his introduction, short and much to the point, Mr Pinter says:
"We decided that the architecture of the film should be based
on two main and contracting principles: one a movement, chiefly
narrative, towards disillusion, and the other, more intermittent,
towards revelation, rising to where time that was lost is found
and fixed for ever in art. " This seems an excellent summary of
one-probably the best approach.
Anthony Powell, The Daily Telegraph,
May 4th 1978
We read The Proust Screenplay with all kinds of
things in our mind: Proust, Pinter's reading of Proust; the problem
of abridgment, the problem of dramatization, the problem of visualization;
the film which might have been made from this script; the script
itself as a literary work, words on the page. In permitting and
controlling the interplay of these things Pinter has created a
small masterpiece of wit and understanding.
Michael Wood, Times Literary Supplement,
June 2nd 1978
Throughout the screenplay a complex of time planes
is dexterously manipulated. All the years of the novel are assumed
to exist simultaneously, and the film moves in and out of them
as it needs to. The changes are almost always immediately clear,
but even when a change is briefly ambiguous, this contributes
to the paramount effect: of being suspended in a magical vessel
full of time.
Stanley Kaufmann, The New Republic
went to London last week to talk to Harold Pinter about Proust
and about the screenplay. The conversation took place in Pinter's
study. As he spoke-and he spoke well, but with so much pensive
hesitation that his speech at times seemed disjoined-I was reminded
of something Proust said about creativity-that it is born "not
of conversation and the light of day but of darkness and silence.
"Can I just say one thing? " Pinter said almost
as soon as we sat down. "And that is that I'm delighted that you're
interested well clearly you're more than interested-but what
I'm really saying, however, is that I don't find the thing terribly
easy to talk about. I don't find Proust terribly easy to talk
about. You understand what I mean. "
"You're finished with it, of course, " I said.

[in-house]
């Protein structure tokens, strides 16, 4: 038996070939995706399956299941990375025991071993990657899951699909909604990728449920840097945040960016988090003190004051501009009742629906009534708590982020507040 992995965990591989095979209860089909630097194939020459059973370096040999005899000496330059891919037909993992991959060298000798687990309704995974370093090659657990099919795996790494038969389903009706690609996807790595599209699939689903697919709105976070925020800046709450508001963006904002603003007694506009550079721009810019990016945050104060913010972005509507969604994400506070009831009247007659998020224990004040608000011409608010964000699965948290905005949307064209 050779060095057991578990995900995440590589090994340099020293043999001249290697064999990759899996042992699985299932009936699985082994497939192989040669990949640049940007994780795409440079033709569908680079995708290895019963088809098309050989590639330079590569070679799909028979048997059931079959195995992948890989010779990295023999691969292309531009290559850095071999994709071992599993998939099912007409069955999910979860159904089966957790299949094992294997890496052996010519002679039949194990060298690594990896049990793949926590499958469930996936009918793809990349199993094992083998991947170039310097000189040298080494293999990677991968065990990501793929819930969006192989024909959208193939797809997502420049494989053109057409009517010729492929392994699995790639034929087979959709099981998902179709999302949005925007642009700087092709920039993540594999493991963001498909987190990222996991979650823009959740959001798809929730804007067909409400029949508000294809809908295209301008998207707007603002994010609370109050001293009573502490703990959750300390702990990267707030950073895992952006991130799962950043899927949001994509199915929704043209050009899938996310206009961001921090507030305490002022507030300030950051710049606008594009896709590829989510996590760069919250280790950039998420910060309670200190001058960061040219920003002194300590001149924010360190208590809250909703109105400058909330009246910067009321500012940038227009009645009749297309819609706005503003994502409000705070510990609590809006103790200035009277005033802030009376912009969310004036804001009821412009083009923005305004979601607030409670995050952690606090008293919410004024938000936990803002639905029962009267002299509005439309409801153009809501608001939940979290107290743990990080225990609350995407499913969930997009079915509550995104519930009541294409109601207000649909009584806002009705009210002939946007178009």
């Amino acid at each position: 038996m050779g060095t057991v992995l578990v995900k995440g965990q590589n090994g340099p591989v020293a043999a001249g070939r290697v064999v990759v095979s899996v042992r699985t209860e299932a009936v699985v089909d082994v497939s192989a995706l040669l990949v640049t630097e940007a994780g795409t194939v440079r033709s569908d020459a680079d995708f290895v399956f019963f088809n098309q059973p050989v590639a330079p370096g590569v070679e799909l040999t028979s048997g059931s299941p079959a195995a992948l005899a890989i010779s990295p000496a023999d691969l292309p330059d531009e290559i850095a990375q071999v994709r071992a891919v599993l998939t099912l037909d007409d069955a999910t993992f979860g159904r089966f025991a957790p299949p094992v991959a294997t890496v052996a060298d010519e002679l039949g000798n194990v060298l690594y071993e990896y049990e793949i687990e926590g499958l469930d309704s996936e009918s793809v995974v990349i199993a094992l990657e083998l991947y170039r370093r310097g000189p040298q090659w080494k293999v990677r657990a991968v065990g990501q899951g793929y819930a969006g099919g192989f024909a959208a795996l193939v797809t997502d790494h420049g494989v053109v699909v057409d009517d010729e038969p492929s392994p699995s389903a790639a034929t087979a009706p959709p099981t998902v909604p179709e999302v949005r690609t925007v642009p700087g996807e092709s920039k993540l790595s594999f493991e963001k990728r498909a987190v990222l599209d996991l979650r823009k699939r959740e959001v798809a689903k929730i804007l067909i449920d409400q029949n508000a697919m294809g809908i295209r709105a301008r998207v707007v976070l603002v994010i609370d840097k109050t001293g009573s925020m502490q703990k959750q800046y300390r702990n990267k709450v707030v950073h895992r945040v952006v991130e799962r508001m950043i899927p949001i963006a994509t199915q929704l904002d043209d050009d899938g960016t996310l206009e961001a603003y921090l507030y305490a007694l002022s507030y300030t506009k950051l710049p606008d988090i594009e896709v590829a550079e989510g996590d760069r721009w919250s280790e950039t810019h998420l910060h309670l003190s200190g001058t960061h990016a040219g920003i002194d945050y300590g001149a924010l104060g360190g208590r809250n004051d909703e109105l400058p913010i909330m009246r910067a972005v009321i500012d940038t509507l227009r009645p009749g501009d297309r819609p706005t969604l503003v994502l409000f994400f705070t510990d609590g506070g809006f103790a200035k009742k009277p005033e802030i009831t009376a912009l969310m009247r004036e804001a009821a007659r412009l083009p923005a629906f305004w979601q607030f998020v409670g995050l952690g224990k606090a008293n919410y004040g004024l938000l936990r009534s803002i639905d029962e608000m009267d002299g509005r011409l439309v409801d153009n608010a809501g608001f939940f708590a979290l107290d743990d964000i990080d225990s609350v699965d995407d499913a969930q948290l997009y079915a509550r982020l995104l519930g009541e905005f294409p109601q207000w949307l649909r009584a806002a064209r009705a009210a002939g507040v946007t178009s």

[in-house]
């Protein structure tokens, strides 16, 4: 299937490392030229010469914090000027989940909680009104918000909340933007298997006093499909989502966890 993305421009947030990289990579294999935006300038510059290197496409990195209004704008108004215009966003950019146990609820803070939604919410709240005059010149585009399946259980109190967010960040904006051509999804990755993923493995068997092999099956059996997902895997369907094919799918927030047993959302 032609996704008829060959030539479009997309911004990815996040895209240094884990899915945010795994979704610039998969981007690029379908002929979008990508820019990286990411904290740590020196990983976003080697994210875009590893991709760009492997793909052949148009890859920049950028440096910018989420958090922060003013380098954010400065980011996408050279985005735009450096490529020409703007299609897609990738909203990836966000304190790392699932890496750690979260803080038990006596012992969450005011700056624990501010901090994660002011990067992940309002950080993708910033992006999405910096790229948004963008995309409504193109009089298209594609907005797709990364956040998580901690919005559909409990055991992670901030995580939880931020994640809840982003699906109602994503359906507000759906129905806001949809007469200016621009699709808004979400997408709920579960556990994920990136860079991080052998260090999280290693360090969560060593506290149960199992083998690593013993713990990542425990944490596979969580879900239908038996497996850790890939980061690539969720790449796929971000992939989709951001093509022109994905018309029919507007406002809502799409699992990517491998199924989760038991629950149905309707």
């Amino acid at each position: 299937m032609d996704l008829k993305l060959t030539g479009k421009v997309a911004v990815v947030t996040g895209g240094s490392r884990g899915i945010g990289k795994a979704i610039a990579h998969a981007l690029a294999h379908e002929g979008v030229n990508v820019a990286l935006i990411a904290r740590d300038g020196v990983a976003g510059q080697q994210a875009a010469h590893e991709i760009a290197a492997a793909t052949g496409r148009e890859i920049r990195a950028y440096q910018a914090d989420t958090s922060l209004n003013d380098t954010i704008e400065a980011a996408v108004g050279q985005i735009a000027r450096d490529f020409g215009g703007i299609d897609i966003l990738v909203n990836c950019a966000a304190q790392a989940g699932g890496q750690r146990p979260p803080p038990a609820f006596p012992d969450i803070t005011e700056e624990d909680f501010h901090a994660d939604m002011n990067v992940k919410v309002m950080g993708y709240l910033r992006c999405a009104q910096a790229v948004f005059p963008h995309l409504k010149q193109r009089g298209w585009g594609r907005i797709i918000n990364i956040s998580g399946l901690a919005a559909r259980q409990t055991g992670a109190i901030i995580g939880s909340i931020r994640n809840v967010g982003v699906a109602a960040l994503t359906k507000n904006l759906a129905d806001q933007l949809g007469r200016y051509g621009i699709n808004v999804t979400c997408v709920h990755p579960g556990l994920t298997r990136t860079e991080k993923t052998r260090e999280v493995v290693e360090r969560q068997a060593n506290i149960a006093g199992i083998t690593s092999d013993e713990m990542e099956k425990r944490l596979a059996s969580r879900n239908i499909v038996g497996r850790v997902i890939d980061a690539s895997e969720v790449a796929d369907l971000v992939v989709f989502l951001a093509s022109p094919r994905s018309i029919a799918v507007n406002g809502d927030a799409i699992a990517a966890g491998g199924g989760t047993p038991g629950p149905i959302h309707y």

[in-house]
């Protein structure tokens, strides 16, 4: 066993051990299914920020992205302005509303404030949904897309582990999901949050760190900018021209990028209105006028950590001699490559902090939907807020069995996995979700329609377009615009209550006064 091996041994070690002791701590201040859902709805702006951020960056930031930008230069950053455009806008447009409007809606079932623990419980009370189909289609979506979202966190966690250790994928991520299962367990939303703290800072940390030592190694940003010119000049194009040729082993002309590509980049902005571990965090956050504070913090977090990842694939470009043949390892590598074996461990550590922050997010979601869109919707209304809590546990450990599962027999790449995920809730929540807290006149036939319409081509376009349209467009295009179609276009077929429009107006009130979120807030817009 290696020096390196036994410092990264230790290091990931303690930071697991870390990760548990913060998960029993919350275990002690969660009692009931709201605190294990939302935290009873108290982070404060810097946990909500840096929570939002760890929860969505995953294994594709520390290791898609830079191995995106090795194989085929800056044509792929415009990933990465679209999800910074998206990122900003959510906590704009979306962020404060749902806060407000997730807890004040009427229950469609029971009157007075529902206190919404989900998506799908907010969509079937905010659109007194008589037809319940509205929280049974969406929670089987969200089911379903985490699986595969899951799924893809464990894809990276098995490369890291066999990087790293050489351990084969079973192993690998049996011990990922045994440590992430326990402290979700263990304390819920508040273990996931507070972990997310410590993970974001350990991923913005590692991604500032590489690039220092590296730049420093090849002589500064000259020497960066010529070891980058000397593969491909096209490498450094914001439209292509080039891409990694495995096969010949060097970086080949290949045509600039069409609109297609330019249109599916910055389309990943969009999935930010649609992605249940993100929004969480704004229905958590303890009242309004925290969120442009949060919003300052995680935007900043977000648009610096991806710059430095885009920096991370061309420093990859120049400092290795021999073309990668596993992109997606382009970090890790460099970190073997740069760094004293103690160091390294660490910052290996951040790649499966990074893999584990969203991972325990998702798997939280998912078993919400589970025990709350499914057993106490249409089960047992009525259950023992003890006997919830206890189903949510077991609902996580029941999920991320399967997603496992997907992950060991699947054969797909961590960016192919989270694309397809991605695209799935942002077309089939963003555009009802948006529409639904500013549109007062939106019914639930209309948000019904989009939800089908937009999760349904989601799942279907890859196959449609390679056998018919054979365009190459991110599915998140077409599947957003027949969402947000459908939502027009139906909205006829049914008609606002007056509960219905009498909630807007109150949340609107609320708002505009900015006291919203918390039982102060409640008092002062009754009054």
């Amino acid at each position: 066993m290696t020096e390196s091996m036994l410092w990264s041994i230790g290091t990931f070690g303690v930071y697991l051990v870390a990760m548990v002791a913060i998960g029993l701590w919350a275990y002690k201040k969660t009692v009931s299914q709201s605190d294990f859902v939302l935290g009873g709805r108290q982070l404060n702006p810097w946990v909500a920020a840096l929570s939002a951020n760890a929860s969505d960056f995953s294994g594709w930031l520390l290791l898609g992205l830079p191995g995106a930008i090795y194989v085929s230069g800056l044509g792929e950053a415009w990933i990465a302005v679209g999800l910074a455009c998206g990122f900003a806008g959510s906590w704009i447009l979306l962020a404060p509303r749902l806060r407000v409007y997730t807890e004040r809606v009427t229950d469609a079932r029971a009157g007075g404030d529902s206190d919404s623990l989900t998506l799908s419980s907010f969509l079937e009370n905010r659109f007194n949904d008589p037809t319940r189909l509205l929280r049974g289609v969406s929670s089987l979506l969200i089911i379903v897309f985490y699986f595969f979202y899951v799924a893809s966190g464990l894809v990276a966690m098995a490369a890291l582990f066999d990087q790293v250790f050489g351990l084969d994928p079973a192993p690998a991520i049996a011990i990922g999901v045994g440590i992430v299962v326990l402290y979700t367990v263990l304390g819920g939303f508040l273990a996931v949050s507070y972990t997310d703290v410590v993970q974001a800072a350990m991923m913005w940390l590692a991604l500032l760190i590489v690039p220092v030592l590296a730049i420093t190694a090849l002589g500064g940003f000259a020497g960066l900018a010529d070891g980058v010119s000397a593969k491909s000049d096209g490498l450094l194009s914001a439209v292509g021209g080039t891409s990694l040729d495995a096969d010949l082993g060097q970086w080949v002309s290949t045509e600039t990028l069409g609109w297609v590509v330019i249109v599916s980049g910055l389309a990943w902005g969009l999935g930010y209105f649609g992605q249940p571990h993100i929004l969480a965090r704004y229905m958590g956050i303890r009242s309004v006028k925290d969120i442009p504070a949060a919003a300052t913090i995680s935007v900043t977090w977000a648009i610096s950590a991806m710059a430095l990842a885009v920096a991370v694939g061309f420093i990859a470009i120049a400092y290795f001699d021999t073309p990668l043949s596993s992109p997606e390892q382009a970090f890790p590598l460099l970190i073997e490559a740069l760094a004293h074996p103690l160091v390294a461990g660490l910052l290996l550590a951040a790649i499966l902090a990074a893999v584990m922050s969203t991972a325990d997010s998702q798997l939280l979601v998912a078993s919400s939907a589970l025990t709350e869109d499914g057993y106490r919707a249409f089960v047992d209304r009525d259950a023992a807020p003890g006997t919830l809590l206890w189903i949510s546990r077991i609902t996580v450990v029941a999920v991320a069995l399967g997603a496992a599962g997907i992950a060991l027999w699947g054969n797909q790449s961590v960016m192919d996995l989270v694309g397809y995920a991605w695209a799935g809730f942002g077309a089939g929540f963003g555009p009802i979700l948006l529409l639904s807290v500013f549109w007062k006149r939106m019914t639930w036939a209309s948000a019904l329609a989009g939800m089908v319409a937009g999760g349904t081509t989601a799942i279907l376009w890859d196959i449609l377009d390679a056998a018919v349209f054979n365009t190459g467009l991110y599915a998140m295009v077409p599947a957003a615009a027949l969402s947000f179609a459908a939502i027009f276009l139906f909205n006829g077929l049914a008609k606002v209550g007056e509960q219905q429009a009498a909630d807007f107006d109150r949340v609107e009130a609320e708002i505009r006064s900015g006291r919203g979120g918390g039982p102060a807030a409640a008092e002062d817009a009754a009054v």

"In a sense, it's over for you. As a rule, do you care to talk
about work you've finished? "
"No, I do not. I find it extremely difficult.
And don't, in fact, but very, very rarely. But as you can well
imagine what this encounter with Proust meant for me. Don't forget
that this whole thing happened very hot off the oven for me I
read Proust for three solid months. For those three months I would
do nothing else but read Proust all day, and I emerged, to say
the least, dizzy, I say this in my introduction-which really killed
me to write actually. Very difficult-to be precise. That's why
it is so short, by the way. And then I was totally imbedded in
the thing for nine months after that. I really felt alive throughout
the year, and normally as Monsieur Proust himself says, one doesn't.
The actual reading was in fact an inspiration. I have to use that
word. It was a profound-a very large experience. And yet I wasn't
left with the feeling that I was dealing with a blockbuster, if
you will. I mean, you can't miss a word in Proust, can you? You've
got to read every damn word because it is so precise and so considered
and so felt. I was left with the power and significance of the
most delicate sort of experience. I remember my first conversation
with Joseph Losey just after I'd finished the reading. I went
to him and I said "Well, what the hell to do? We hadn't made any
decisions whatsoever at that point. Nobody knew what was going
to go or be sacrificed, or what form the thing could possibly
take. Eventually, one day when I was in more than my usual despair,
Joe said, "There's only one thing to do. Go home tomorrow morning
and start, just start. So what I was immediately plunged into
was the question of what caught me-well everything caught me,
I was totally consumed-but what I was aware of in terms of film.
I'm pretty sure that I suddenly went straight into images. I actually
threw a lot of images down on paper and found myself left with
them. And that's how I got started. "
As his first shot, Pinter has a detail, a patch
of yellow wall from Vermeer's View of Delft.
The patch of yellow wall will appear again as
the last shot. Over the image is heard the voice of Marcel: It
was time to begin."
Stephen Menich, The Voice,
December 12 1977
'The Proust Screenplay on BBC Radio' by Mary
Bryden (Pinter Review 1995-6)
'On the screenplay of 'A la Recherche du Temps
Perdu' by Harold Pinter (Various Voices Prose, Poetry, Politics
1948-1998 Faber and Faber)'